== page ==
Does this person also wear their shoes on the wrong feet?

If I were inclined to be Tightwad Incarnate to those near and dear, based on what tenants have left on my building’s radiator cover through the years, there are many offerings I could have given.  I occasionally photograph them. Pictured below is a selection. Often, there are books and magazines. Sometimes, appliances, including computer hardware. Once, a glove I lost was left there and once, I placed a glove I found on there. Hey, pay the good deed forward. With great regret, I did not photograph the samurai sword someone left in the trash a few years back, but that artifact from feudal Japan, or more likely, China via a Canal Street junk store, was not gracing the radiator cover.

This is the radiator cover as it is seldom seen: naked.

This is the radiator cover as it is seldom seen: naked.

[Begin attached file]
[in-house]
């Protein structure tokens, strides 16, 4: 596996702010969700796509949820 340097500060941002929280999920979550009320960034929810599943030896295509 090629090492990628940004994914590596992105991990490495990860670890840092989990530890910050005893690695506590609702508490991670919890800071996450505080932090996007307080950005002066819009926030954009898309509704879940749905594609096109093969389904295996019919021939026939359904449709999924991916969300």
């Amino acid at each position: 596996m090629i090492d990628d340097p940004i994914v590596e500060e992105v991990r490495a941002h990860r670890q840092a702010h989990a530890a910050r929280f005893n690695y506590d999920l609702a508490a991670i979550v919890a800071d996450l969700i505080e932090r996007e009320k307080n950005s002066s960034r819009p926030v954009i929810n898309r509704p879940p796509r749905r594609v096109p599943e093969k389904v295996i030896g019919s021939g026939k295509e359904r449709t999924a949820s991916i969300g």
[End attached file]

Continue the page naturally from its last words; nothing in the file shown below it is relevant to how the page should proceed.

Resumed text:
Here it is with a trinity of plastic what the hells possibly produced by Acme.

Here it is with a trinity of plastic What The Hells possibly produced by Acme.

Acme what the hells.

Acme What The Hells. But anyone’s for the taking.

Currently, there's a soup pot someone no longer wants.

Currently, there’s a soup pot up for adoption.

And a calendar with both November and maybe December!

And a calendar with both November and maybe December!

In September 2012 there was an empty binder and card stock.

In September 2012 there was an empty binder and card stock.

A month later, there was the ceramic blob.

A month later, there was this glazed ceramic blob.

One summer there was The Mystery Box. It sat around for about a week screaming volumes about the lack of curiosity.